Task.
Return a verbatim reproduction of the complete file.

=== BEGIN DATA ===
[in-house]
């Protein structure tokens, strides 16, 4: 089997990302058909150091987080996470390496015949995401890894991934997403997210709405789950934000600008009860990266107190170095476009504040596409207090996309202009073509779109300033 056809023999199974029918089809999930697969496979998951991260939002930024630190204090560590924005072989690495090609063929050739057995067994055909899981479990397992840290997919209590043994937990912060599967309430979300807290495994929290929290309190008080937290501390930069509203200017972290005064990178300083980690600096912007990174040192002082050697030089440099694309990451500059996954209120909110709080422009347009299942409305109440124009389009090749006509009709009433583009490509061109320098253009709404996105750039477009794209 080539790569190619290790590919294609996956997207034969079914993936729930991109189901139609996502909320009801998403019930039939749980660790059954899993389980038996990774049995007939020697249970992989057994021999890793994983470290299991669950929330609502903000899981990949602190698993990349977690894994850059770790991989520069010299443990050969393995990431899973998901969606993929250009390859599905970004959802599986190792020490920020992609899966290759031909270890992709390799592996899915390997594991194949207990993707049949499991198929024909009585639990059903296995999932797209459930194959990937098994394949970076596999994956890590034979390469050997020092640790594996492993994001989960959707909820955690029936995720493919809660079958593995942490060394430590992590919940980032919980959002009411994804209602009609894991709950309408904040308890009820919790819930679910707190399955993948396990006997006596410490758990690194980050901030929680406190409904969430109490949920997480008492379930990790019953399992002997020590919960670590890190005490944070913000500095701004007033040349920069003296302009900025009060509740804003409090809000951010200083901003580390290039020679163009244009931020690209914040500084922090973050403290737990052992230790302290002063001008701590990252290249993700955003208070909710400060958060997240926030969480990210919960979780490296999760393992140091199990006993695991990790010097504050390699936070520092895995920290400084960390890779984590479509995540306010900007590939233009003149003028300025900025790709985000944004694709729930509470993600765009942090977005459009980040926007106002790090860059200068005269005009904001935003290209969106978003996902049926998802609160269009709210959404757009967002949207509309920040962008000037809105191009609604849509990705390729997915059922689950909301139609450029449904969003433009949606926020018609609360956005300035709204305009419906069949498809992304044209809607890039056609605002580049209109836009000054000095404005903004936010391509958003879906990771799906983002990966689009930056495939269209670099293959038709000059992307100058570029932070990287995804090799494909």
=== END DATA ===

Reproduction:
[in-house]
């Protein structure tokens, strides 16, 4: 089997990302058909150091987080996470390496015949995401890894991934997403997210709405789950934000600008009860990266107190170095476009504040596409207090996309202009073509779109300033 056809023999199974029918089809999930697969496979998951991260939002930024630190204090560590924005072989690495090609063929050739057995067994055909899981479990397992840290997919209590043994937990912060599967309430979300807290495994929290929290309190008080937290501390930069509203200017972290005064990178300083980690600096912007990174040192002082050697030089440099694309990451500059996954209120909110709080422009347009299942409305109440124009389009090749006509009709009433583009490509061109320098253009709404996105750039477009794209 080539790569190619290790590919294609996956997207034969079914993936729930991109189901139609996502909320009801998403019930039939749980660790059954899993389980038996990774049995007939020697249970992989057994021999890793994983470290299991669950929330609502903000899981990949602190698993990349977690894994850059770790991989520069010299443990050969393995990431899973998901969606993929250009390859599905970004959802599986190792020490920020992609899966290759031909270890992709390799592996899915390997594991194949207990993707049949499991198929024909009585639990059903296995999932797209459930194959990937098994394949970076596999994956890590034979390469050997020092640790594996492993994001989960959707909820955690029936995720493919809660079958593995942490060394430590992590919940980032919980959002009411994804209602009609894991709950309408904040308890009820919790819930679910707190399955993948396990006997006596410490758990690194980050901030929680406190409904969430109490949920997480008492379930990790019953399992002997020590919960670590890190005490944070913000500095701004007033040349920069003296302009900025009060509740804003409090809000951010200083901003580390290039020679163009244009931020690209914040500084922090973050403290737990052992230790302290002063001008701590990252290249993700955003208070909710400060958060997240926030969480990210919960979780490296999760393992140091199990006993695991990790010097504050390699936070520092895995920290400084960390890779984590479509995540306010900007590939233009003149003028300025900025790709985000944004694709729930509470993600765009942090977005459009980040926007106002790090860059200068005269005009904001935003290209969106978003996902049926998802609160269009709210959404757009967002949207509309920040962008000037809105191009609604849509990705390729997915059922689950909301139609450029449904969003433009949606926020018609609360956005300035709204305009419906069949498809992304044209809607890039056609605002580049209109836009000054000095404005903004936010391509958003879906990771799906983002990966689009930056495939269209670099293959038709000059992307100058570029932070990287995804090799494909």